Called one of the most dynamic and exciting young quartets of the new millennium, the Jerusalem Quartet's first recording for France's Harmonia Mundi label of three Haydn string quartets is certainly dynamic and exciting. Whether that's what one wants in performances of Haydn's string quartets is open to debate. The Jerusalem's intonation is impeccable, its ensemble is agile, and its rhythm is driven and all that is just fine. One could easily imagine its approach working in the string quartets of later composers. But the Jerusalem's interpretations of Haydn's string quartets are too histrionic and the tempos too rhapsodic. The Lark Quartet, Op. 64/5, is too fleet and too whimsical, the tempos flitting, and the phrasing precious. The Quinten Quartet, Op. 76/2, is too harsh and too hard, the tempos pushing forward at climaxes and pulling back immediately after. The Op. 77/1 is too nostalgic and too sentimental, the tempos too loose, and the phrasing close to cloying. The Jerusalem's expressive approach to interpretation might work splendidly in Janácek, but it's too much for Haydn, a composer who was never precious, harsh, or sentimental. Harmonia Mundi's digital sound is lush and enveloping, but clear and clean.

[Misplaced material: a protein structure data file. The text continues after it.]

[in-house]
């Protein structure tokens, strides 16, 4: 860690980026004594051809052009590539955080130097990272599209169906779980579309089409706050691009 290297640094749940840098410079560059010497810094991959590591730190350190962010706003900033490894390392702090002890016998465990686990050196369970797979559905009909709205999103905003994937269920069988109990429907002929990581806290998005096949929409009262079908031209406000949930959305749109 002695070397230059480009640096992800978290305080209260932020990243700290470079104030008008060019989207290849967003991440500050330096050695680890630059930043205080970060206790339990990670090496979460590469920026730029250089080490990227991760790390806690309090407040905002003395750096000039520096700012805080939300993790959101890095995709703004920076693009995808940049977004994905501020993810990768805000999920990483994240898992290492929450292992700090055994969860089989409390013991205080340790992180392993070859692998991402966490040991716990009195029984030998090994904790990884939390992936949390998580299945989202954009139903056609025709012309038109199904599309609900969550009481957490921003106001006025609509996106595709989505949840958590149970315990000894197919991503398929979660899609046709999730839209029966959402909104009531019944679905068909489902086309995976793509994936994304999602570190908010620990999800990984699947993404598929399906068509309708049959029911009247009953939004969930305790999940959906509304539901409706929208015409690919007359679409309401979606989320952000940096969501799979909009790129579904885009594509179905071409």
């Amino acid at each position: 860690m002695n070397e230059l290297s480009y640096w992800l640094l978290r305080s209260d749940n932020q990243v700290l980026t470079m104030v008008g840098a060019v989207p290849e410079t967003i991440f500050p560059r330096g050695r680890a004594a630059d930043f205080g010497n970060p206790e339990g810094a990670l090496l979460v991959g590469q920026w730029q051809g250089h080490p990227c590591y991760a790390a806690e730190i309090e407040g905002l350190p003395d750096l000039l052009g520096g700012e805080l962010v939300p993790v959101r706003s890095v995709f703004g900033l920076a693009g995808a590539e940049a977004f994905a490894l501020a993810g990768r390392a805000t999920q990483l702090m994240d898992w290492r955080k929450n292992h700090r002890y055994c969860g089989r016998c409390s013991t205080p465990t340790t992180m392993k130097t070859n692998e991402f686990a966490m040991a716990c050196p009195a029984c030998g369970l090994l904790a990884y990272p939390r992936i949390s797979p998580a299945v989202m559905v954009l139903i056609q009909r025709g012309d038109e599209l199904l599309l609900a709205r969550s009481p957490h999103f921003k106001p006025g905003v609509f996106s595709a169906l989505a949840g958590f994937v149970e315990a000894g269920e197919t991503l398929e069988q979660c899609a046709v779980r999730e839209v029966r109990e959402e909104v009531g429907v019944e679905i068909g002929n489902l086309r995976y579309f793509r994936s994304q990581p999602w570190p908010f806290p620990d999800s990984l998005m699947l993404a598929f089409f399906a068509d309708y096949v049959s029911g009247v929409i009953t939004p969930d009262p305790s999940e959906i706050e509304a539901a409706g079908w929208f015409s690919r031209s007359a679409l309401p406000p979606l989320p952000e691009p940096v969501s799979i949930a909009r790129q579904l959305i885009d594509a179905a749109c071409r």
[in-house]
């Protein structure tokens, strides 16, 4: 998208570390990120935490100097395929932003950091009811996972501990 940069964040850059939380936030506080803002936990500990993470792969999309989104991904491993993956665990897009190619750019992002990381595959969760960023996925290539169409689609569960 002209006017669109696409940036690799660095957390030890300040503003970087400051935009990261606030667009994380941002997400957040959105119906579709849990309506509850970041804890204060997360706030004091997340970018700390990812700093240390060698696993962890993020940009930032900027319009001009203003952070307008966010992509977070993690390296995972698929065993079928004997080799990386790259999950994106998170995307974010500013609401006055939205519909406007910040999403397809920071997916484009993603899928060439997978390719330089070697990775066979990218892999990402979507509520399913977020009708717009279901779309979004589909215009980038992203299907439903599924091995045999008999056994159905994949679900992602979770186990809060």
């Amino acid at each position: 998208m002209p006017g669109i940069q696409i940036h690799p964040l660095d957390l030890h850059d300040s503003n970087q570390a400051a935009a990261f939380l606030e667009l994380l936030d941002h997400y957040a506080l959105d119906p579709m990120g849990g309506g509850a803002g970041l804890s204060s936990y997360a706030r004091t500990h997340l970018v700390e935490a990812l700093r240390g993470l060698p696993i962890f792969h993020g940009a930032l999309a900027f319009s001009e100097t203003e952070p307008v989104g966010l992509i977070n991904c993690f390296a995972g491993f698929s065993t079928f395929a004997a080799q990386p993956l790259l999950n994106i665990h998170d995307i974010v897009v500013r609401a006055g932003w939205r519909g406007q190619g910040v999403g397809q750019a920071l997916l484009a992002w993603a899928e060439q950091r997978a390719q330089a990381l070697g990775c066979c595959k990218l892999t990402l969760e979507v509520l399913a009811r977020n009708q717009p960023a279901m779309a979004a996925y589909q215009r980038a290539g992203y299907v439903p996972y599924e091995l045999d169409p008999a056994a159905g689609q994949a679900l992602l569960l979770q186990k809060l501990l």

Review by James Leonard
|String Quartet No. 53 in D major ("Lark"), Op. 64/5, H. 3/63|
|String Quartet No. 61 in D minor ("Fifths"/"The Bell'/"The Donkey"), Op. 76/2, H. 3/76|
|String Quartet No. 66 in G major, Op. 77/1, H. 3/81|